A local man who has spent the past 20 years building a houseboat that he hopes will become Pier 1's next great restaurant has suddenly found his plans literally stuck in the mud. Vincent Lackey, the man at the helm of the incredibly optimistic restaurant project, had hoped to finish his project in time for the America's Cup next year, but has instead found himself run aground in India Basin where his questionably seaworthy houseboat has also run afoul of the neighbors.
Lackey's houseboat, which was illegally parked at Pier 96 until a couple of weeks ago, now sits in 16 inches of mud about 50 feet offshore from Shoreline Park in India Basin on the north side of Hunters Point. Although Lackey says he moved the boat in order to continue working on his restaurant, that plan seems now more like a pipedream. According to representatives from the Port of San Francisco, Lackey only claimed ownership of the boat when they attempted to have the thing salvaged for parts.
His plan to convert the vessel in to a floating waterfront eatery called "The San Francisco Bay Sanctuary" (which is not a good name for a restaurant, by the way) doesn't really to hold water either. Lackey told the Examiner he planned to open a 3,000 square-foot concert dome on Pier 1, complete with a guy in possession of "a voice like Tony Bennett" to provide the entertainment. As Renée Dunn Martin, a spokesperson for the Port, told SFist this morning however, no formal discussions about the project ever took place and it probably wouldn't be allowed under Port or BCDC guidelines anyway. In other words, Lackey was probably just floating ideas by the Harbor Master.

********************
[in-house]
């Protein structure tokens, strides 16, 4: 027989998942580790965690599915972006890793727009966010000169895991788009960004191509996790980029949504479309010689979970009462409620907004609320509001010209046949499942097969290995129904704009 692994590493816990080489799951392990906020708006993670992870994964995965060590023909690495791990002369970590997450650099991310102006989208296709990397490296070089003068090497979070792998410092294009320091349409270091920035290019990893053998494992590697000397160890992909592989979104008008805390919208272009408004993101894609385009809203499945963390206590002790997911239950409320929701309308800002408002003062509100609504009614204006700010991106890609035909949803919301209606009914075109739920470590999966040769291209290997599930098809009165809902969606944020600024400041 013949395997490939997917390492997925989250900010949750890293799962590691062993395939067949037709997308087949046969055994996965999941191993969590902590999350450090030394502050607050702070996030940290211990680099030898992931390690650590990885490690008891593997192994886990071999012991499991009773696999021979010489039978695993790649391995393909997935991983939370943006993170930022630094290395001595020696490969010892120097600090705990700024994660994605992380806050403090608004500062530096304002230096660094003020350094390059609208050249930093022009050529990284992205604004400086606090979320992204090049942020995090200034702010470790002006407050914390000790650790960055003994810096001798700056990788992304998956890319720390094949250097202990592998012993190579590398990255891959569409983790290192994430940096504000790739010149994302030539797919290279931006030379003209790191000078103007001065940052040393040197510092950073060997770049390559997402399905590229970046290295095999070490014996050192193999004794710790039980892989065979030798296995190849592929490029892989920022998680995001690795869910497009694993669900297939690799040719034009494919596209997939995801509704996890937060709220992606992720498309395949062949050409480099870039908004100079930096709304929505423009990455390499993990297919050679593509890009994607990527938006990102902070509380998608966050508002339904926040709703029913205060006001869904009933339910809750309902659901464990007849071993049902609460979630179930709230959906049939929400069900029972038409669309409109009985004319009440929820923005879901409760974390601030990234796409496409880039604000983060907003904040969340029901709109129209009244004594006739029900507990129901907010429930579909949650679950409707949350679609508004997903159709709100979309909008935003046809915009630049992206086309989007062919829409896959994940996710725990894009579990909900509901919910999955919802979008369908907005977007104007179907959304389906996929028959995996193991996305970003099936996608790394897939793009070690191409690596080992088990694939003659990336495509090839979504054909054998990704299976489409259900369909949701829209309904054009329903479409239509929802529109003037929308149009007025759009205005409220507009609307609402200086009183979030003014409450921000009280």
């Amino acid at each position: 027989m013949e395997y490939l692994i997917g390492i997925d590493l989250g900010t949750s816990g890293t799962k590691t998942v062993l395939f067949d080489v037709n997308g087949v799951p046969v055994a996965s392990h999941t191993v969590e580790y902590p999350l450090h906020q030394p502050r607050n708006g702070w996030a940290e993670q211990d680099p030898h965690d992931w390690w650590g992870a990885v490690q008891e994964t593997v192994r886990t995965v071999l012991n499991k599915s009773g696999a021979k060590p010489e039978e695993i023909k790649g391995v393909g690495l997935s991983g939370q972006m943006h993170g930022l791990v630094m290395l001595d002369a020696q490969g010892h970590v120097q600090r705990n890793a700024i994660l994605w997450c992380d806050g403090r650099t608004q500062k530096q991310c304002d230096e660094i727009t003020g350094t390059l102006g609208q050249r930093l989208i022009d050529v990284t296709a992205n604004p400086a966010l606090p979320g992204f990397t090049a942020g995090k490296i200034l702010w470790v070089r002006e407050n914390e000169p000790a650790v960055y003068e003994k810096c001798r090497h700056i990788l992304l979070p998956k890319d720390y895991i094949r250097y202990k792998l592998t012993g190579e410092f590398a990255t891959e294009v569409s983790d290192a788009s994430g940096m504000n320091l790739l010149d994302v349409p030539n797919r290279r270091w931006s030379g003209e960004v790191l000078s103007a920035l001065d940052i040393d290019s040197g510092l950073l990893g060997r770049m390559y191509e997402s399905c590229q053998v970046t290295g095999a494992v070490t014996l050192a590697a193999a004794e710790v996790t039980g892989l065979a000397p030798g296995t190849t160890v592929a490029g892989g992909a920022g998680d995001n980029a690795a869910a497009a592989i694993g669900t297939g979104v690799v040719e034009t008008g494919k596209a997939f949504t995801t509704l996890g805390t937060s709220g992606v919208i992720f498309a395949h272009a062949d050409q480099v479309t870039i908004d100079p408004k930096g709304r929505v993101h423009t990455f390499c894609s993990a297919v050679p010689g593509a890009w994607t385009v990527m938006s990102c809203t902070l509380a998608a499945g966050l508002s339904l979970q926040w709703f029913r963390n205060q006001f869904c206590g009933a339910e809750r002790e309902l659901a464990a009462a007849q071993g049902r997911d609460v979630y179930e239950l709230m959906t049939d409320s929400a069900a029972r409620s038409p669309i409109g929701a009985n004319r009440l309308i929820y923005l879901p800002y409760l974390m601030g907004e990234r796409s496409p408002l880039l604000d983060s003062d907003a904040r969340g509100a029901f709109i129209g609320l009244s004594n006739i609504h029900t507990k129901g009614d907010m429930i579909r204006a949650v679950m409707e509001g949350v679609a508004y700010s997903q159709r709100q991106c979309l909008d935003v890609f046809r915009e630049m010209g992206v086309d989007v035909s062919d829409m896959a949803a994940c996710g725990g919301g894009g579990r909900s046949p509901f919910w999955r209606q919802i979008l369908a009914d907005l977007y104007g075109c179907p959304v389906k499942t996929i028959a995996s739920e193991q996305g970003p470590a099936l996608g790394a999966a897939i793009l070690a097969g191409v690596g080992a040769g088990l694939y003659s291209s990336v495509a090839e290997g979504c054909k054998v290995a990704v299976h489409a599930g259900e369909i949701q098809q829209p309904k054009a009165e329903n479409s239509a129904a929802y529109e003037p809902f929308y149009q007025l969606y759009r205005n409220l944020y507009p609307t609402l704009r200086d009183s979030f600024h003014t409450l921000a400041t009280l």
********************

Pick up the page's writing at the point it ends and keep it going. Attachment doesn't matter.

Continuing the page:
Back in India Basin, the neighbors naturally don't like the sight of the thing. Lackey, who now lives in the East Bay, promised that his imaginary restaurant would be good news for everybody. (By clearing up the view, we guess?) As the President of the neighborhood association in India Basin succinctly explained Lackey's sinking dream: “It’s a big nuisance...and probably some sort of health hazard.”
Now Lackey is dodging the various organizations that want him to pull up anchor and head somewhere else. No organization will take responsibility for removing the vessel and according to Supervisor Cohen's office, the city will need to get the title on the boat before they can haul it away — an endeavor that could cost as much as 20 grand. After trying to unstick the houseboat by himself Tuesday afternoon, Lackey changed clothes and headed back to shore, poling himself along on wait appears to be a depressingly homemade raft.